At home, Canadian researchers are still gathering the data on screening tests, new diagnoses and oncology surgeries to understand the full scope of the puzzle.
Dr. Eskander is one of them. He said that he saw a 60 per cent drop in cancer-directed surgeries during the week of March 15, 2020, in Ontario.
“Over the next few months, we had an increase in the amount of surgery up by six per cent per week, but … we never hit pre-pandemic rates of cancer surgery,” Dr. Eskander said. “That was similarly observed for biopsies and for imaging. And cancer is not something that can wait.”
According to the Canadian Institute for Health Information, from March to June 2020, cancer surgeries were down 20 per cent across the country.
But for those who were sick enough to get their cancer surgery immediately during COVID-19, there have been tradeoffs.
Dawn Pickering’s seven-year-old son Oliver was diagnosed with anaplastic large cell lymphoma, a rare form of blood cancer.
To survive, he would need a stem cell transplant. Pickering said health officials turned to Canadian Blood Services to check the international stem cell registry.
“They found three perfect matches. So, we really felt like we had won the lottery, which was pretty incredible,” she said.
The relief was short-lived. Around this time, Canada went into lockdown. Oliver’s matches were international and because of travel restrictions and COVID-19 concerns, they weren’t able to donate.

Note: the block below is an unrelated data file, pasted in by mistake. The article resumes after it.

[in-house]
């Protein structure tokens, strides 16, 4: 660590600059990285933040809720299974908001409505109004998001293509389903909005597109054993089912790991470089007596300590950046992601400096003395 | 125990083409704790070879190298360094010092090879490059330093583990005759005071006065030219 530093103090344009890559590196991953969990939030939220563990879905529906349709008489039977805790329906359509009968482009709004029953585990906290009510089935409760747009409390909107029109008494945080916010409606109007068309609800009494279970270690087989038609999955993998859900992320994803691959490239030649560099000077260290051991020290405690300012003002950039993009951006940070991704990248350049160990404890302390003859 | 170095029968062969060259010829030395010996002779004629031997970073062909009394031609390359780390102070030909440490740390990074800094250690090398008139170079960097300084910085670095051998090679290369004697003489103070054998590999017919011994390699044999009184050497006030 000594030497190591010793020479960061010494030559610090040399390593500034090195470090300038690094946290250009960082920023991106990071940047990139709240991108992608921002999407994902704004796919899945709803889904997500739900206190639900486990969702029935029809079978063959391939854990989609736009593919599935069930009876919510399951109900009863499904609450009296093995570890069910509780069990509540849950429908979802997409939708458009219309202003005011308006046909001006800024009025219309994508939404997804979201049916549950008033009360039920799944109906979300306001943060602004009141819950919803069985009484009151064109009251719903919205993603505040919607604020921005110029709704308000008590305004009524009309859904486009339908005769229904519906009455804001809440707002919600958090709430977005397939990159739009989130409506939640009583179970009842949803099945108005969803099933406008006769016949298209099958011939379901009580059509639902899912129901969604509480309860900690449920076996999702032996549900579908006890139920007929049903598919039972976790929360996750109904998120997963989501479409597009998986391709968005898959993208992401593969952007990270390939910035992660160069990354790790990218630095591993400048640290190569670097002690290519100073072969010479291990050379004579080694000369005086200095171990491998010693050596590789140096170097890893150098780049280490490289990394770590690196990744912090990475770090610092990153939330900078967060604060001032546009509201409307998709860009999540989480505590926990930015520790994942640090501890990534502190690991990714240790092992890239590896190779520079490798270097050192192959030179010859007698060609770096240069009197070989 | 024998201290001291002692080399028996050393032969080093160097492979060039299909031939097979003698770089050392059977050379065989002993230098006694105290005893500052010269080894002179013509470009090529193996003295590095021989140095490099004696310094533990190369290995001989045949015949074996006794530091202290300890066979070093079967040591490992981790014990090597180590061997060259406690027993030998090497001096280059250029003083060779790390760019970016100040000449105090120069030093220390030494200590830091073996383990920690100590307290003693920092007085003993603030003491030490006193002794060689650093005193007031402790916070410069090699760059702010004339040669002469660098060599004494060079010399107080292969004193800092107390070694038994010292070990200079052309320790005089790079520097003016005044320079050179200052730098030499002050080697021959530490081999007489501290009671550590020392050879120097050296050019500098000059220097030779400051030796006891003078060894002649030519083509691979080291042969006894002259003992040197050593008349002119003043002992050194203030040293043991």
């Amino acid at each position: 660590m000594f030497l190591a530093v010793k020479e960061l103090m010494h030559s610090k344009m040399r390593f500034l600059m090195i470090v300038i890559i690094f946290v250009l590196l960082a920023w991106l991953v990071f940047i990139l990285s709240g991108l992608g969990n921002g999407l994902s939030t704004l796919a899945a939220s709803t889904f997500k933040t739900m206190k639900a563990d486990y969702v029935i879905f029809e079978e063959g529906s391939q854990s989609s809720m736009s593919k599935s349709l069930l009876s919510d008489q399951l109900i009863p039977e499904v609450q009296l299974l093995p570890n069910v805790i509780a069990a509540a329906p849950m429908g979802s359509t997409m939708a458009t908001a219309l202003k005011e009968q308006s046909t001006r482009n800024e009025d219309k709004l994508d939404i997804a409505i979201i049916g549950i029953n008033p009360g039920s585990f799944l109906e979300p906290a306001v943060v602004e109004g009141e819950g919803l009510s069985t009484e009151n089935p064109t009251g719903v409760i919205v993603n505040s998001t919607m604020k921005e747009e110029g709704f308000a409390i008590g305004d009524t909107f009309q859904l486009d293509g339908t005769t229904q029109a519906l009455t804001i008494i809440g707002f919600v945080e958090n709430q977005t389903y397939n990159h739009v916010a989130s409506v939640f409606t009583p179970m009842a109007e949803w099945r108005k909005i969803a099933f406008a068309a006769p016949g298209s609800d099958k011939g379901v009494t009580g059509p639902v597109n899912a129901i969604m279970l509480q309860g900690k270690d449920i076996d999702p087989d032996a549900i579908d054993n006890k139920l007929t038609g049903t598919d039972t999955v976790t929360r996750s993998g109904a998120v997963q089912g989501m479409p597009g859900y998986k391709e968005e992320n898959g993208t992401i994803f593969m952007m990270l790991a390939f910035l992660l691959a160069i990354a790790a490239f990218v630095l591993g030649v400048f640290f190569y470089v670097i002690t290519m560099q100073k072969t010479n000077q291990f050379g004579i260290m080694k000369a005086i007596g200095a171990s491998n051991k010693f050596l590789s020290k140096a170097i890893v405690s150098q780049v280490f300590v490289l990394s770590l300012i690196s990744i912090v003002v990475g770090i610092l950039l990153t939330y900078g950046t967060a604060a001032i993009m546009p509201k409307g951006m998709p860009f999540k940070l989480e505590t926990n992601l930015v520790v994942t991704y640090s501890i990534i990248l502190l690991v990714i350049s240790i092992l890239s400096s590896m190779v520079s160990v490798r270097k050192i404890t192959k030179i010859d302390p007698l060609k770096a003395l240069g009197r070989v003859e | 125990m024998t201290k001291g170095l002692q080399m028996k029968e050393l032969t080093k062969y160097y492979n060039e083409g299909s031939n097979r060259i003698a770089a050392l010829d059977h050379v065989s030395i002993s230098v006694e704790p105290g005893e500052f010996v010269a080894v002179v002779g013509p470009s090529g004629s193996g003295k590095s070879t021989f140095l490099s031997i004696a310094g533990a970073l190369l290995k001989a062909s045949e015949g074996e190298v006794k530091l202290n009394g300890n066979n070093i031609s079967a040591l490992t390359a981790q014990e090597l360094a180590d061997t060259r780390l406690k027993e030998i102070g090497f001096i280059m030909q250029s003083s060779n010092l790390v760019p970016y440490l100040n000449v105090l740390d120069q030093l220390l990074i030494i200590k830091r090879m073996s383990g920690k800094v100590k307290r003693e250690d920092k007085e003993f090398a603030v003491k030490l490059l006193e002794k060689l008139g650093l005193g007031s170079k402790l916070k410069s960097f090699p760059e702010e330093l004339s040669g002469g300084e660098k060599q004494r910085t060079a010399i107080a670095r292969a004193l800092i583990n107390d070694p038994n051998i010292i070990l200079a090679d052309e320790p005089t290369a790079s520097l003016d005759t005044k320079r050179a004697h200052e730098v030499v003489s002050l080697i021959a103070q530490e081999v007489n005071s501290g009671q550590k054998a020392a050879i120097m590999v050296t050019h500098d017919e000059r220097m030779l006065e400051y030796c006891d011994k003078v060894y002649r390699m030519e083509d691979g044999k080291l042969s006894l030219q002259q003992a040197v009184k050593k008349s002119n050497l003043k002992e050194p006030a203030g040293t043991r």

The family was forced to turn to their daughter, Abby, who was a half-match.
“That certainly stressed me out quite a bit because now I have not just one sick child, but a second child who I have to make sure is protected and that nothing happens to her,” Pickering said.
“My parents didn’t pressure me at all,” said Abby Acosta-Pickering, who was 11 years old at the time. “His life was in my hands.”
“I was like, if this was Ollie, he would definitely do it for me because my brother is very kind, compassionate, empathetic guy and he’s always been there for me,” she added.
After many painful procedures and lots of COVID-19 safety precautions, Abby was able to donate.
“She was really kind to me and now since I’m well, we go back to brother and sister sibling fights,” Oliver Acosta-Pickering told Global News.
Oliver is doing much better these days. But he is one of the lucky ones who was able to fall back on his family for a donation. Other cancer patients haven’t been as fortunate when it comes to finding a match.
“I would say like COVID ruined everything,” said Sylvia Okonofua, who is the president of the University of Regina’s chapter of Stem Cell Club.
Okonofua has been working tirelessly to get more Black Canadians to register and donate stem cells. However, the pandemic has made recruitment particularly tough.
“We only got, let’s say, like a thousand recruited stem cell donors as opposed to getting like tens of thousands in previous years,” she said.
“Black Canadians make up less than two per cent on Canada’s stem cell donor registry,” said Okonofua.
These stem cell matches can be crucial for cancer treatment. So, experts are encouraging people to get informed and signed up. Even though the country is still in the third wave, healthcare staff are doing everything possible to keep people safe.
“I know they’re taking adequate measures to ensure that everyone is safe….who go through the donation process,” Okonofua said.